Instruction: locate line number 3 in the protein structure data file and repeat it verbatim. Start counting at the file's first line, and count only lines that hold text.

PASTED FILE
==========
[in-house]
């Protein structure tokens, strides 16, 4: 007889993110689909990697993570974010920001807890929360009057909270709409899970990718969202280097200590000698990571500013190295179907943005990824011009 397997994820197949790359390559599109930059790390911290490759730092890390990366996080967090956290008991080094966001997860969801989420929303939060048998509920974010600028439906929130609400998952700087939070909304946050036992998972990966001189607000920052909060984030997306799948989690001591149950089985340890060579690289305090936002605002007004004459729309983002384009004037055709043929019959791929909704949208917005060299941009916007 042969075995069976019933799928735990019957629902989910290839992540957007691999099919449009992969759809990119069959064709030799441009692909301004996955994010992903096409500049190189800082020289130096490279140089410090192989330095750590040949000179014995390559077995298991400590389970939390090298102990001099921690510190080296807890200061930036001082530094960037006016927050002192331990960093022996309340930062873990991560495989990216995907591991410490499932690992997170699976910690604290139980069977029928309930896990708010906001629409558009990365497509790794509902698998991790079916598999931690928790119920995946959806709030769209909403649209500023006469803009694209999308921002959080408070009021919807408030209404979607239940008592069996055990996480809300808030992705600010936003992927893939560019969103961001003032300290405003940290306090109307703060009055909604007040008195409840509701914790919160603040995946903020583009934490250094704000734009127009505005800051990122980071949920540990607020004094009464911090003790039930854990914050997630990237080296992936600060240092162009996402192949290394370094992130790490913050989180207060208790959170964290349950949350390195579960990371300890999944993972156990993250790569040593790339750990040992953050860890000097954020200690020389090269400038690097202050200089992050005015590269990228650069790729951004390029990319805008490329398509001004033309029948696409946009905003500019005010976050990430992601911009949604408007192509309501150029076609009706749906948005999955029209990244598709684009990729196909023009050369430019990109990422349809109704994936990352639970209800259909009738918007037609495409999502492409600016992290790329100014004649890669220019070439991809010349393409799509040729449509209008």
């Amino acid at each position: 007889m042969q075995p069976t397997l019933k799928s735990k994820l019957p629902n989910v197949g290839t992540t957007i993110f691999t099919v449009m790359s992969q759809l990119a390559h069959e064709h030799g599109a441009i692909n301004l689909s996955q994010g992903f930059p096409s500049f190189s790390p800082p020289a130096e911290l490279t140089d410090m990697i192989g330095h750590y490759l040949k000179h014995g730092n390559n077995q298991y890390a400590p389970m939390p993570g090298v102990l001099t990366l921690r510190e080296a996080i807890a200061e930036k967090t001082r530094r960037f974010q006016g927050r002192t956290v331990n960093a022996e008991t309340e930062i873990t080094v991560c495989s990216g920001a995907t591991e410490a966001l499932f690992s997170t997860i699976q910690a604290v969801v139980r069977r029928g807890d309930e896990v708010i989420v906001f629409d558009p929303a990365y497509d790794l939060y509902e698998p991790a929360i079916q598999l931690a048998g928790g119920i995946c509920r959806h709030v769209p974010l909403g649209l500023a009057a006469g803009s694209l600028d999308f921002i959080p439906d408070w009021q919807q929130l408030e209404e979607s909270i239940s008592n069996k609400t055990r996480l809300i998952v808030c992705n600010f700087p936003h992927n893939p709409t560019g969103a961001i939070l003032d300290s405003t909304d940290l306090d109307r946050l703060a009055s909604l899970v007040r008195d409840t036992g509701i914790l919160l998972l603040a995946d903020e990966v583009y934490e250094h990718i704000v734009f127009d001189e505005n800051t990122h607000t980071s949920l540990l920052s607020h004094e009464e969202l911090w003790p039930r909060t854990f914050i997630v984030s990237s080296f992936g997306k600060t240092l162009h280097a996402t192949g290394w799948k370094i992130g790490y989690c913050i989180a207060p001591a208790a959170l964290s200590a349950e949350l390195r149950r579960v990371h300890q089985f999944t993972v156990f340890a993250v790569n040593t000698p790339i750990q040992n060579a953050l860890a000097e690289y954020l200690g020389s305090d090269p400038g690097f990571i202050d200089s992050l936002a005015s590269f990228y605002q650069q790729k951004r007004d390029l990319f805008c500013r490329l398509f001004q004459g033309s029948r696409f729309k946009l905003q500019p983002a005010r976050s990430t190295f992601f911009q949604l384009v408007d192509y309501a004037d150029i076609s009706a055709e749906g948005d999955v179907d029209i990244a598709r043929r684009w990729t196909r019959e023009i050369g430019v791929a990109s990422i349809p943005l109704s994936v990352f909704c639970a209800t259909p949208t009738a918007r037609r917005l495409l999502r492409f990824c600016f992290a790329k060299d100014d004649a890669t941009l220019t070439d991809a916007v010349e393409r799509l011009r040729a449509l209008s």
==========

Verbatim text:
């Amino acid at each position: 007889m042969q075995p069976t397997l019933k799928s735990k994820l019957p629902n989910v197949g290839t992540t957007i993110f691999t099919v449009m790359s992969q759809l990119a390559h069959e064709h030799g599109a441009i692909n301004l689909s996955q994010g992903f930059p096409s500049f190189s790390p800082p020289a130096e911290l490279t140089d410090m990697i192989g330095h750590y490759l040949k000179h014995g730092n390559n077995q298991y890390a400590p389970m939390p993570g090298v102990l001099t990366l921690r510190e080296a996080i807890a200061e930036k967090t001082r530094r960037f974010q006016g927050r002192t956290v331990n960093a022996e008991t309340e930062i873990t080094v991560c495989s990216g920001a995907t591991e410490a966001l499932f690992s997170t997860i699976q910690a604290v969801v139980r069977r029928g807890d309930e896990v708010i989420v906001f629409d558009p929303a990365y497509d790794l939060y509902e698998p991790a929360i079916q598999l931690a048998g928790g119920i995946c509920r959806h709030v769209p974010l909403g649209l500023a009057a006469g803009s694209l600028d999308f921002i959080p439906d408070w009021q919807q929130l408030e209404e979607s909270i239940s008592n069996k609400t055990r996480l809300i998952v808030c992705n600010f700087p936003h992927n893939p709409t560019g969103a961001i939070l003032d300290s405003t909304d940290l306090d109307r946050l703060a009055s909604l899970v007040r008195d409840t036992g509701i914790l919160l998972l603040a995946d903020e990966v583009y934490e250094h990718i704000v734009f127009d001189e505005n800051t990122h607000t980071s949920l540990l920052s607020h004094e009464e969202l911090w003790p039930r909060t854990f914050i997630v984030s990237s080296f992936g997306k600060t240092l162009h280097a996402t192949g290394w799948k370094i992130g790490y989690c913050i989180a207060p001591a208790a959170l964290s200590a349950e949350l390195r149950r579960v990371h300890q089985f999944t993972v156990f340890a993250v790569n040593t000698p790339i750990q040992n060579a953050l860890a000097e690289y954020l200690g020389s305090d090269p400038g690097f990571i202050d200089s992050l936002a005015s590269f990228y605002q650069q790729k951004r007004d390029l990319f805008c500013r490329l398509f001004q004459g033309s029948r696409f729309k946009l905003q500019p983002a005010r976050s990430t190295f992601f911009q949604l384009v408007d192509y309501a004037d150029i076609s009706a055709e749906g948005d999955v179907d029209i990244a598709r043929r684009w990729t196909r019959e023009i050369g430019v791929a990109s990422i349809p943005l109704s994936v990352f909704c639970a209800t259909p949208t009738a918007r037609r917005l495409l999502r492409f990824c600016f992290a790329k060299d100014d004649a890669t941009l220019t070439d991809a916007v010349e393409r799509l011009r040729a449509l209008s």